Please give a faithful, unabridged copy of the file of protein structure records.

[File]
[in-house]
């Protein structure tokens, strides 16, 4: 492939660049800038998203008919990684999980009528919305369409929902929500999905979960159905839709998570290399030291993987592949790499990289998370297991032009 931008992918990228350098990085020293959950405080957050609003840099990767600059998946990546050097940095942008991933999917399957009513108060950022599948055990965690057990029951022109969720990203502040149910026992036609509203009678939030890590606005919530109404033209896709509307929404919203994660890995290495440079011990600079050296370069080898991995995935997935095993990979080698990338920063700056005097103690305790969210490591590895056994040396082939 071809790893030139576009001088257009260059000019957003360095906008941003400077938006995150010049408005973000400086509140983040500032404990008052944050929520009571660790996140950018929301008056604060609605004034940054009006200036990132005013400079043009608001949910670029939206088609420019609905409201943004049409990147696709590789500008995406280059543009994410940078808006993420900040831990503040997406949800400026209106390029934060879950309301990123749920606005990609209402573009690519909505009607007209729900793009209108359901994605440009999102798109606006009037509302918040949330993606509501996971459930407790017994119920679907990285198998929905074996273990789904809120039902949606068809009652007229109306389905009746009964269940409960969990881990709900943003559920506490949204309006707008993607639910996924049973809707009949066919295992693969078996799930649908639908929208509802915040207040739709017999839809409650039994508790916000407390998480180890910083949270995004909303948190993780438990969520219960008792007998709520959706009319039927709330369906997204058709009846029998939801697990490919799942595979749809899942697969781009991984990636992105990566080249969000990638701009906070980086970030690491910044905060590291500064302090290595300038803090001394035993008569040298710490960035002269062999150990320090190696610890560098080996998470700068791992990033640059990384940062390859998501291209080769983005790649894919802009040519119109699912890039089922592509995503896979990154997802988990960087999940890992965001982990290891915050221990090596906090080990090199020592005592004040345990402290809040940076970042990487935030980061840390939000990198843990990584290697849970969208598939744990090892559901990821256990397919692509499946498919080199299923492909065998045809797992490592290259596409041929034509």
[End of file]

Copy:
[in-house]
């Protein structure tokens, strides 16, 4: 492939660049800038998203008919990684999980009528919305369409929902929500999905979960159905839709998570290399030291993987592949790499990289998370297991032009 931008992918990228350098990085020293959950405080957050609003840099990767600059998946990546050097940095942008991933999917399957009513108060950022599948055990965690057990029951022109969720990203502040149910026992036609509203009678939030890590606005919530109404033209896709509307929404919203994660890995290495440079011990600079050296370069080898991995995935997935095993990979080698990338920063700056005097103690305790969210490591590895056994040396082939 071809790893030139576009001088257009260059000019957003360095906008941003400077938006995150010049408005973000400086509140983040500032404990008052944050929520009571660790996140950018929301008056604060609605004034940054009006200036990132005013400079043009608001949910670029939206088609420019609905409201943004049409990147696709590789500008995406280059543009994410940078808006993420900040831990503040997406949800400026209106390029934060879950309301990123749920606005990609209402573009690519909505009607007209729900793009209108359901994605440009999102798109606006009037509302918040949330993606509501996971459930407790017994119920679907990285198998929905074996273990789904809120039902949606068809009652007229109306389905009746009964269940409960969990881990709900943003559920506490949204309006707008993607639910996924049973809707009949066919295992693969078996799930649908639908929208509802915040207040739709017999839809409650039994508790916000407390998480180890910083949270995004909303948190993780438990969520219960008792007998709520959706009319039927709330369906997204058709009846029998939801697990490919799942595979749809899942697969781009991984990636992105990566080249969000990638701009906070980086970030690491910044905060590291500064302090290595300038803090001394035993008569040298710490960035002269062999150990320090190696610890560098080996998470700068791992990033640059990384940062390859998501291209080769983005790649894919802009040519119109699912890039089922592509995503896979990154997802988990960087999940890992965001982990290891915050221990090596906090080990090199020592005592004040345990402290809040940076970042990487935030980061840390939000990198843990990584290697849970969208598939744990090892559901990821256990397919692509499946498919080199299923492909065998045809797992490592290259596409041929034509």